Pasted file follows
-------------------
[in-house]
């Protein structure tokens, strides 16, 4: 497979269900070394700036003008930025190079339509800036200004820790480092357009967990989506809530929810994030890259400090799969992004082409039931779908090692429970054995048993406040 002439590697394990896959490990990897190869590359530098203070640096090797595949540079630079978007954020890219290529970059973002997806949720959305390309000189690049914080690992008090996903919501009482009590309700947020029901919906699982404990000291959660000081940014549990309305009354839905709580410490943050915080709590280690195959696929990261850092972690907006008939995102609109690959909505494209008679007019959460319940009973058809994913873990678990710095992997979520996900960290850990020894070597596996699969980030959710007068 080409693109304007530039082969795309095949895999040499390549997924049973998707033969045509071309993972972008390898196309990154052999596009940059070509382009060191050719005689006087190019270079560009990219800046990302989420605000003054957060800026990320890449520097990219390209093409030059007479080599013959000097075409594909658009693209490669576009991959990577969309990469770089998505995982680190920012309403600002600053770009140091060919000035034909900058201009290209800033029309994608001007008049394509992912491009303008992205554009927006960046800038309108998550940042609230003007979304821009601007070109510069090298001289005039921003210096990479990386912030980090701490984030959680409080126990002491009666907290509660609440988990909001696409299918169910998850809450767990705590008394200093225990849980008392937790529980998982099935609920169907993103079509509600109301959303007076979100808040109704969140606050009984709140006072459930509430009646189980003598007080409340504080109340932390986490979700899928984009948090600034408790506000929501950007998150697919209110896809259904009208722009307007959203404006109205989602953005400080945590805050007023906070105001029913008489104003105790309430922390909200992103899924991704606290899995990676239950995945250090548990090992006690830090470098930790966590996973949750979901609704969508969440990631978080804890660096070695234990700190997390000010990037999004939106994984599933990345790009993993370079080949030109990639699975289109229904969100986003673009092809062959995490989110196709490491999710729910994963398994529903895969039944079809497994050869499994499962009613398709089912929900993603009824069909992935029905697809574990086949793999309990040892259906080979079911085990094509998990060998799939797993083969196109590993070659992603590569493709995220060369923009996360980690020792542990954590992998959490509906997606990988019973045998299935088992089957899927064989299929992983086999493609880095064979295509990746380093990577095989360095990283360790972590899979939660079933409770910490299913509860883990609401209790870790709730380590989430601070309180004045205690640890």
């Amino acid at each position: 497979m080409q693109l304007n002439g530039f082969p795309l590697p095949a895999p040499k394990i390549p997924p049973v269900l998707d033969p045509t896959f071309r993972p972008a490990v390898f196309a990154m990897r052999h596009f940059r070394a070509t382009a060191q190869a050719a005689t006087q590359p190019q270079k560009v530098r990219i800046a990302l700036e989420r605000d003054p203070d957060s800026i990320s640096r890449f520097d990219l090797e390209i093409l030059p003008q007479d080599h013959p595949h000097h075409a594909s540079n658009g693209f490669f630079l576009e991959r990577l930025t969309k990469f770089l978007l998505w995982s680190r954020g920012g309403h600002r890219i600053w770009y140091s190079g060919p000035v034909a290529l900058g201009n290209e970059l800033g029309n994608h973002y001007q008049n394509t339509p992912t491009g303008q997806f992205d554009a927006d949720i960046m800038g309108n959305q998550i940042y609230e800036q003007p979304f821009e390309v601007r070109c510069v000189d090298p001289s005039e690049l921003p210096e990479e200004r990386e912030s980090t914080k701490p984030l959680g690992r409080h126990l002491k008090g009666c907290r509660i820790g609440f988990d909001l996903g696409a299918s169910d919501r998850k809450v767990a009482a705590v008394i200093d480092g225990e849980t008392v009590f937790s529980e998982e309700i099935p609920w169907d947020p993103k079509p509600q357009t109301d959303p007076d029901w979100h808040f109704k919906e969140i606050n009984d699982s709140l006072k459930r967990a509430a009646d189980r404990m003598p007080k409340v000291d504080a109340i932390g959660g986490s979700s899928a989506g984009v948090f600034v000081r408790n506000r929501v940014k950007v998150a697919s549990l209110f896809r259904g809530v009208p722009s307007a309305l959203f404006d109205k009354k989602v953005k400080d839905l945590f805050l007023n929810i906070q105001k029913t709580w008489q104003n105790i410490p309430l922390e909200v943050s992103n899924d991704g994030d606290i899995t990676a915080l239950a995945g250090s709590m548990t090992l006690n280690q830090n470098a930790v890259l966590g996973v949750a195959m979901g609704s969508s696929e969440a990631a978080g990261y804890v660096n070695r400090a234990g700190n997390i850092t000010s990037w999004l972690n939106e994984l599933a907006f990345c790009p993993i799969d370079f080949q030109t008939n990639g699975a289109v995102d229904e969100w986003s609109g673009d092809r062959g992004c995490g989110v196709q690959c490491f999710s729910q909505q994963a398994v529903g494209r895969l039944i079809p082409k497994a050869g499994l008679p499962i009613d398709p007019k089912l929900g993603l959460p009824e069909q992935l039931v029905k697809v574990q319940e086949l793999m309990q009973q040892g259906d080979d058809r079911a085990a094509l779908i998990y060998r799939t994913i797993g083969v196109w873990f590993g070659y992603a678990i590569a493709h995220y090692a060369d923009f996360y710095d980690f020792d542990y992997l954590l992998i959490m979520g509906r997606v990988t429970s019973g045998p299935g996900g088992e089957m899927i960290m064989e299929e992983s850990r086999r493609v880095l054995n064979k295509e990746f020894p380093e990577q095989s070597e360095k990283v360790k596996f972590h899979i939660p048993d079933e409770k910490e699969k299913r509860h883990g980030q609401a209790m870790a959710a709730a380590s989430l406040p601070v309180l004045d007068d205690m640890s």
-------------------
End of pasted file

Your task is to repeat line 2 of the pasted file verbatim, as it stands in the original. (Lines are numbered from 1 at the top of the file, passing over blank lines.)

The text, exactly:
């Protein structure tokens, strides 16, 4: 497979269900070394700036003008930025190079339509800036200004820790480092357009967990989506809530929810994030890259400090799969992004082409039931779908090692429970054995048993406040 002439590697394990896959490990990897190869590359530098203070640096090797595949540079630079978007954020890219290529970059973002997806949720959305390309000189690049914080690992008090996903919501009482009590309700947020029901919906699982404990000291959660000081940014549990309305009354839905709580410490943050915080709590280690195959696929990261850092972690907006008939995102609109690959909505494209008679007019959460319940009973058809994913873990678990710095992997979520996900960290850990020894070597596996699969980030959710007068 080409693109304007530039082969795309095949895999040499390549997924049973998707033969045509071309993972972008390898196309990154052999596009940059070509382009060191050719005689006087190019270079560009990219800046990302989420605000003054957060800026990320890449520097990219390209093409030059007479080599013959000097075409594909658009693209490669576009991959990577969309990469770089998505995982680190920012309403600002600053770009140091060919000035034909900058201009290209800033029309994608001007008049394509992912491009303008992205554009927006960046800038309108998550940042609230003007979304821009601007070109510069090298001289005039921003210096990479990386912030980090701490984030959680409080126990002491009666907290509660609440988990909001696409299918169910998850809450767990705590008394200093225990849980008392937790529980998982099935609920169907993103079509509600109301959303007076979100808040109704969140606050009984709140006072459930509430009646189980003598007080409340504080109340932390986490979700899928984009948090600034408790506000929501950007998150697919209110896809259904009208722009307007959203404006109205989602953005400080945590805050007023906070105001029913008489104003105790309430922390909200992103899924991704606290899995990676239950995945250090548990090992006690830090470098930790966590996973949750979901609704969508969440990631978080804890660096070695234990700190997390000010990037999004939106994984599933990345790009993993370079080949030109990639699975289109229904969100986003673009092809062959995490989110196709490491999710729910994963398994529903895969039944079809497994050869499994499962009613398709089912929900993603009824069909992935029905697809574990086949793999309990040892259906080979079911085990094509998990060998799939797993083969196109590993070659992603590569493709995220060369923009996360980690020792542990954590992998959490509906997606990988019973045998299935088992089957899927064989299929992983086999493609880095064979295509990746380093990577095989360095990283360790972590899979939660079933409770910490299913509860883990609401209790870790709730380590989430601070309180004045205690640890």